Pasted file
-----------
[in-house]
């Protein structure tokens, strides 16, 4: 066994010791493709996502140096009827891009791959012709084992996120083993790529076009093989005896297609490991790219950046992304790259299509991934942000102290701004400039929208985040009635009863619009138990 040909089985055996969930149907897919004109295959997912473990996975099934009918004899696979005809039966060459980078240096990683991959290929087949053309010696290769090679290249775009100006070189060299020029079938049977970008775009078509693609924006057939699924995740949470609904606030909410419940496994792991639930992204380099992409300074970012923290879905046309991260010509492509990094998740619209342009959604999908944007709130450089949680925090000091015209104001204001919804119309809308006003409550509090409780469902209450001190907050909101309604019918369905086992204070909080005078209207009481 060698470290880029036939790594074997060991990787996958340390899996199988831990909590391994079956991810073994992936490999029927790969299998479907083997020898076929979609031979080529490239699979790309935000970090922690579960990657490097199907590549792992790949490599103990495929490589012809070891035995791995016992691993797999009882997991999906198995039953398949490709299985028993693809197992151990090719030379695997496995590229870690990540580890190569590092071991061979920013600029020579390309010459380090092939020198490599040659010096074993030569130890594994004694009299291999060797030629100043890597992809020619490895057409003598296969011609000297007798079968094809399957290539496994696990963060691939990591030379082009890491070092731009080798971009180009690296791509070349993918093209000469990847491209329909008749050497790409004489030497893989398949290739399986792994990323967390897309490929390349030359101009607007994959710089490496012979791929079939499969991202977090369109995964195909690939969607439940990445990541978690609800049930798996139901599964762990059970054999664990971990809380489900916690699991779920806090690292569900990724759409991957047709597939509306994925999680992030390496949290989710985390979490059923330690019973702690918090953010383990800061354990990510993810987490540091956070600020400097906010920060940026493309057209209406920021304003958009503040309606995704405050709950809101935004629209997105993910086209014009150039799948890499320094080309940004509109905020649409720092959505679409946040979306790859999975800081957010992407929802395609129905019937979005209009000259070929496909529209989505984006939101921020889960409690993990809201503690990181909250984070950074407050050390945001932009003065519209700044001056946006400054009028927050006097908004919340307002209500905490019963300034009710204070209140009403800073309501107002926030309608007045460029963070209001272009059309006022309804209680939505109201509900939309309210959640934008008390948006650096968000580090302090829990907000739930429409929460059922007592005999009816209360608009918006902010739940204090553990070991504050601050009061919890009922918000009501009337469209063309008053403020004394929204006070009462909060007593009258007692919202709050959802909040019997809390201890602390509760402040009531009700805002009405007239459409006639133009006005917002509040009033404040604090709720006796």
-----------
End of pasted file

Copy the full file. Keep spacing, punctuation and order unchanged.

[in-house]
């Protein structure tokens, strides 16, 4: 066994010791493709996502140096009827891009791959012709084992996120083993790529076009093989005896297609490991790219950046992304790259299509991934942000102290701004400039929208985040009635009863619009138990 040909089985055996969930149907897919004109295959997912473990996975099934009918004899696979005809039966060459980078240096990683991959290929087949053309010696290769090679290249775009100006070189060299020029079938049977970008775009078509693609924006057939699924995740949470609904606030909410419940496994792991639930992204380099992409300074970012923290879905046309991260010509492509990094998740619209342009959604999908944007709130450089949680925090000091015209104001204001919804119309809308006003409550509090409780469902209450001190907050909101309604019918369905086992204070909080005078209207009481 060698470290880029036939790594074997060991990787996958340390899996199988831990909590391994079956991810073994992936490999029927790969299998479907083997020898076929979609031979080529490239699979790309935000970090922690579960990657490097199907590549792992790949490599103990495929490589012809070891035995791995016992691993797999009882997991999906198995039953398949490709299985028993693809197992151990090719030379695997496995590229870690990540580890190569590092071991061979920013600029020579390309010459380090092939020198490599040659010096074993030569130890594994004694009299291999060797030629100043890597992809020619490895057409003598296969011609000297007798079968094809399957290539496994696990963060691939990591030379082009890491070092731009080798971009180009690296791509070349993918093209000469990847491209329909008749050497790409004489030497893989398949290739399986792994990323967390897309490929390349030359101009607007994959710089490496012979791929079939499969991202977090369109995964195909690939969607439940990445990541978690609800049930798996139901599964762990059970054999664990971990809380489900916690699991779920806090690292569900990724759409991957047709597939509306994925999680992030390496949290989710985390979490059923330690019973702690918090953010383990800061354990990510993810987490540091956070600020400097906010920060940026493309057209209406920021304003958009503040309606995704405050709950809101935004629209997105993910086209014009150039799948890499320094080309940004509109905020649409720092959505679409946040979306790859999975800081957010992407929802395609129905019937979005209009000259070929496909529209989505984006939101921020889960409690993990809201503690990181909250984070950074407050050390945001932009003065519209700044001056946006400054009028927050006097908004919340307002209500905490019963300034009710204070209140009403800073309501107002926030309608007045460029963070209001272009059309006022309804209680939505109201509900939309309210959640934008008390948006650096968000580090302090829990907000739930429409929460059922007592005999009816209360608009918006902010739940204090553990070991504050601050009061919890009922918000009501009337469209063309008053403020004394929204006070009462909060007593009258007692919202709050959802909040019997809390201890602390509760402040009531009700805002009405007239459409006639133009006005917002509040009033404040604090709720006796």